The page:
Attorney General Gonzales to resign
David Edwards and Nick Juliano
Published: Monday August 27, 2007

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Attorney General Alberto Gonzales announced his resignation Monday, ending months of calls that he would step down from the Justice Department over his role in the dismissal of federal prosecutors and role in expanding the power to spy on Americans.

In a news conference Monday morning, Gonzales did not address the reasons for his resignation, and he refused to answer reporters' shouted questions.

"Even my worst days at Attorney General have been better than my father's best days," said Gonzales, whose parents immigrated to Texas from Mexico before he was born.

Gonzales told President Bush of the resignation Friday and met with the president at his Crawford, Texas, ranch over the weekend, according to the New York Times, which first reported Gonzales's resignation Monday.

Gonzales will leave office Sept. 17, he said.

Democrats and some Republicans in Congress have made increasingly vocal appeals for Gonzales's resignation over the last several months. He has been accused of misleading House and Senate committees investigating his role in a federal prosecutor firing scandal and the National Security Agency's warrantless wiretapping program.

In an apparent answer to critics who say Gonzales's tenure at Justice has encouraged law enforcemet agencies to overstep their constitutional boundaries, Gonzales said Monday that he worked to ensure the "rights and civil liberties of our citizens are protected."

"It's a good day for justice in the United States," David Iglesias, one of the fired US Attorneys, said on MSNBC Monday.

The Attorney General's departure is the latest high-profile resignation within the Bush administration. The president's top political adviser, Karl Rove, announced his resignation earlier this month.

Former Sen. John Edwards was the first Democratic presidential candidate to weigh in on the news of Gonzales' resignation, which broke early Monday morning.

"Better late than never," Edwards said in a prepared statement released by his campaign.

Critics said Gonzales' resignation should not end Congressional -- and possible criminal -- inquiries into his alleged misconduct overseeing the Justice Department.

"Questions of whether Justice Department officials lied to Congress, conducted criminal inquiries to further political ends and made hiring decisions based on political affiliation still merit investigation regardless of Mr. Gonzales' resignation," said Melanie Sloan, executive director of the independent watchdog group Citizens for Responsibility and Ethics in Washington. "Just as former House Majority Leader Tom DeLay's resignation did not impede the ongoing criminal investigation into his conduct while a member of Congress, so Mr. Gonzalesí departure should not stop ... probes into the illegal actions of our nation's top ranking law enforcement officials."

Those inquiries should continue in the House Judiciary Committee, where Gonzales has testified several times, its chairman said Monday.

"More than accountability, we need answers. Unfortunately, the continued stonewalling of the White House in the U.S. Attorney scandal has deprived the American people of the truth," Rep. John Conyers (D-MI) said in a prepared statement. "If the power of the prosecutor has been misused in the name of partisanship, we deserve a full airing of the facts. The responsibility to uncover these facts is still on the Congress, and the Judiciary Committee in particular."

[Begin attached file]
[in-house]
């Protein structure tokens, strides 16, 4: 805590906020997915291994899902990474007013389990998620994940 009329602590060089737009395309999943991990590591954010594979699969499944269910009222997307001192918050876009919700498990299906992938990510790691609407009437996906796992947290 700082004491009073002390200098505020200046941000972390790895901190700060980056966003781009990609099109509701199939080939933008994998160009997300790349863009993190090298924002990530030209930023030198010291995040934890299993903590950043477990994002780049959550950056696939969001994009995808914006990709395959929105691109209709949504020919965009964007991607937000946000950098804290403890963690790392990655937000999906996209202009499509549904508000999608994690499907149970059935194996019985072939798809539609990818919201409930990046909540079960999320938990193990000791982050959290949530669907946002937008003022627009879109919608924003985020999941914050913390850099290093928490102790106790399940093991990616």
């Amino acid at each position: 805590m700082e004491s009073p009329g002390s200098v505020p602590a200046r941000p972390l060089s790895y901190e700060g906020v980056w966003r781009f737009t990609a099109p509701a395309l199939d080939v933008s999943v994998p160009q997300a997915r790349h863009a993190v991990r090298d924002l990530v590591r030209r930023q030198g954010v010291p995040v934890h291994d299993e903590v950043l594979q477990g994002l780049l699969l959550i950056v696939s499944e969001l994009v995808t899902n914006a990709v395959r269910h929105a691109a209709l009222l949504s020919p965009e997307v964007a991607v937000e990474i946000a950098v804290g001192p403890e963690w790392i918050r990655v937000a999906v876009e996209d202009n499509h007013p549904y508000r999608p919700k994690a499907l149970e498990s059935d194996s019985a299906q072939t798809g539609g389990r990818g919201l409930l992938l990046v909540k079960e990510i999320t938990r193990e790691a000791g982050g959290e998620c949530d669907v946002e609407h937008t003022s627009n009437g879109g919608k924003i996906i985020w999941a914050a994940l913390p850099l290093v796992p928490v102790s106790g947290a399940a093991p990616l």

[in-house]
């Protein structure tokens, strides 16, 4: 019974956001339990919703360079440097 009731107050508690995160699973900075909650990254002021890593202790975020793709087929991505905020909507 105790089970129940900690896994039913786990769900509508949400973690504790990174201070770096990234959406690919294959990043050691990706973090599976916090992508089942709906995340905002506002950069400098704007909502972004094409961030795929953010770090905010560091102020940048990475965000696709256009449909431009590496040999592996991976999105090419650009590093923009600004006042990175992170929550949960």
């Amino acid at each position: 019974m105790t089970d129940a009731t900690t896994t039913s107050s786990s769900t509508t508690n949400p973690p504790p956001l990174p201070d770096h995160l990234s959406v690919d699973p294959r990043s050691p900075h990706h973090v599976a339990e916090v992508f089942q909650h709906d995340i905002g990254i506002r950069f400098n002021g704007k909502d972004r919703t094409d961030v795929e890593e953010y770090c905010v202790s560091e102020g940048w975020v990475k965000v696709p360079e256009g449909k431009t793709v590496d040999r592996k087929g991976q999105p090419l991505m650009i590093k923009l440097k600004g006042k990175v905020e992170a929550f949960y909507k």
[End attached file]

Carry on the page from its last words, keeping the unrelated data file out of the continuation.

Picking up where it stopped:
Senate Majority Leader Harry Reid echoed that sentiment in a separate statement.

"This resignation is not the end of the story," Reid said. "Congress must get to the bottom of this mess and follow the facts where they lead, into the White House."

As news of Gonzales' resignation emerged, speculation centered on who would become his replacement for the remaining 17 months of President Bush's term. A top candidate is Department of Homeland Security head Michael Chertoff.

Sen. Charles Schumer (D-NY), a prominent member of the Senate Judiciary Committee, said Democrats would be willing to work with the White House to confirm a new attorney general.

"What we Democrats have always said is that we need somebody in this department ... who will put rule of law above all others, rule of law above any political consideration," Schumer said on CNN Monday. "... Our attitude is going to be one of cooperation."

A senior administration official told the Times that Bush has not yet selected a replacement but will not leave the position vacant long. Bush "grudgingly" accepted Gonzales' resignation, the Times reported.

Gonzales's resignation is expected to be announced officially in a 10:30 a.m. news conference Monday.

The Times reports that Justice Department and White House spokesmen were denying reports of an imminent resignation as recently as Sunday afternoon. Judiciary Committee aides told the Times they had received no indication over the weekend that Gonzales would resign.

Fox News reported Monday morning that US Solicitor General Paul Clement could be appointed as a temporary replacement.


Gonzales makes official statement of resignation

The following video is from MSNBC's News Live, broadcast on August 27.

Democratic member of the Senate Judiciary Committee, Senator Charles Schumer, responds to the announcement of Alberto Gonzales' resignation.

The following video is from CNN's American Morning, broadcast on August 27.

Fired U.S. Attorney, David Iglasias, responds to the announcement of Alberto Gonzales' resignation.

The following video is from MSNBC's News Live, broadcast on August 27.